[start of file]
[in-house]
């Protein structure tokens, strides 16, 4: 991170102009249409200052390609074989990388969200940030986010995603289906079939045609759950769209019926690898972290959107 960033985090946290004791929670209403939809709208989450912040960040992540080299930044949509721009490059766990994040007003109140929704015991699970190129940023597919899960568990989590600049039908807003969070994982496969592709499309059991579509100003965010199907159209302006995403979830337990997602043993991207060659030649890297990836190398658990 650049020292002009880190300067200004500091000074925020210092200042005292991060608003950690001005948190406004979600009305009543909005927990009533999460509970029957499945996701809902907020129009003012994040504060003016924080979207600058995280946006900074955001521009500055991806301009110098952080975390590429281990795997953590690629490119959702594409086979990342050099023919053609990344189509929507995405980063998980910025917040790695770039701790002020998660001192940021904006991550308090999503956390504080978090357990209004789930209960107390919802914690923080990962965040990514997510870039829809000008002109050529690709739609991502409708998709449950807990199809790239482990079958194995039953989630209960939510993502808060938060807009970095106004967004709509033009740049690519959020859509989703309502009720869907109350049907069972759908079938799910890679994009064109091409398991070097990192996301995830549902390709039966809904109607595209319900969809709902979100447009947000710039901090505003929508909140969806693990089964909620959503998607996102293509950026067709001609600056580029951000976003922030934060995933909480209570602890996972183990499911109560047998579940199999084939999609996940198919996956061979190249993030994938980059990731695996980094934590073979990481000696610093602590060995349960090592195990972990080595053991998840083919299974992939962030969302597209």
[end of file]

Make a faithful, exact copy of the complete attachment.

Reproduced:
[in-house]
């Protein structure tokens, strides 16, 4: 991170102009249409200052390609074989990388969200940030986010995603289906079939045609759950769209019926690898972290959107 960033985090946290004791929670209403939809709208989450912040960040992540080299930044949509721009490059766990994040007003109140929704015991699970190129940023597919899960568990989590600049039908807003969070994982496969592709499309059991579509100003965010199907159209302006995403979830337990997602043993991207060659030649890297990836190398658990 650049020292002009880190300067200004500091000074925020210092200042005292991060608003950690001005948190406004979600009305009543909005927990009533999460509970029957499945996701809902907020129009003012994040504060003016924080979207600058995280946006900074955001521009500055991806301009110098952080975390590429281990795997953590690629490119959702594409086979990342050099023919053609990344189509929507995405980063998980910025917040790695770039701790002020998660001192940021904006991550308090999503956390504080978090357990209004789930209960107390919802914690923080990962965040990514997510870039829809000008002109050529690709739609991502409708998709449950807990199809790239482990079958194995039953989630209960939510993502808060938060807009970095106004967004709509033009740049690519959020859509989703309502009720869907109350049907069972759908079938799910890679994009064109091409398991070097990192996301995830549902390709039966809904109607595209319900969809709902979100447009947000710039901090505003929508909140969806693990089964909620959503998607996102293509950026067709001609600056580029951000976003922030934060995933909480209570602890996972183990499911109560047998579940199999084939999609996940198919996956061979190249993030994938980059990731695996980094934590073979990481000696610093602590060995349960090592195990972990080595053991998840083919299974992939962030969302597209």